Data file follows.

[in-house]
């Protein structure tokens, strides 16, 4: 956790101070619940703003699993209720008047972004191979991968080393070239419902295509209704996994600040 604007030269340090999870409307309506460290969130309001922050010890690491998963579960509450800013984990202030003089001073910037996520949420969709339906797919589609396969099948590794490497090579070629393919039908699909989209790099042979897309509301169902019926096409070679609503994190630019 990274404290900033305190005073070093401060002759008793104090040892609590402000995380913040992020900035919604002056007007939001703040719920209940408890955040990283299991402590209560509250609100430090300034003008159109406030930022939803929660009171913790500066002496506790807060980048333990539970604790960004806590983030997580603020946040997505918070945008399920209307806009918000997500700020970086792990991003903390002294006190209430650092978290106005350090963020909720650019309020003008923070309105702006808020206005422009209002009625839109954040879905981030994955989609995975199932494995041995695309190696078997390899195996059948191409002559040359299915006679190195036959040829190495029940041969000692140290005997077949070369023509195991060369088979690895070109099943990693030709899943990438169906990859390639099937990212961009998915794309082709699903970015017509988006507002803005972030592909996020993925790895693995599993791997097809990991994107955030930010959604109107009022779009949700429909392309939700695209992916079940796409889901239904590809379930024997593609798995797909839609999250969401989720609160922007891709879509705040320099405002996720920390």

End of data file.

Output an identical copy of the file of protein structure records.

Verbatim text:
[in-house]
């Protein structure tokens, strides 16, 4: 956790101070619940703003699993209720008047972004191979991968080393070239419902295509209704996994600040 604007030269340090999870409307309506460290969130309001922050010890690491998963579960509450800013984990202030003089001073910037996520949420969709339906797919589609396969099948590794490497090579070629393919039908699909989209790099042979897309509301169902019926096409070679609503994190630019 990274404290900033305190005073070093401060002759008793104090040892609590402000995380913040992020900035919604002056007007939001703040719920209940408890955040990283299991402590209560509250609100430090300034003008159109406030930022939803929660009171913790500066002496506790807060980048333990539970604790960004806590983030997580603020946040997505918070945008399920209307806009918000997500700020970086792990991003903390002294006190209430650092978290106005350090963020909720650019309020003008923070309105702006808020206005422009209002009625839109954040879905981030994955989609995975199932494995041995695309190696078997390899195996059948191409002559040359299915006679190195036959040829190495029940041969000692140290005997077949070369023509195991060369088979690895070109099943990693030709899943990438169906990859390639099937990212961009998915794309082709699903970015017509988006507002803005972030592909996020993925790895693995599993791997097809990991994107955030930010959604109107009022779009949700429909392309939700695209992916079940796409889901239904590809379930024997593609798995797909839609999250969401989720609160922007891709879509705040320099405002996720920390």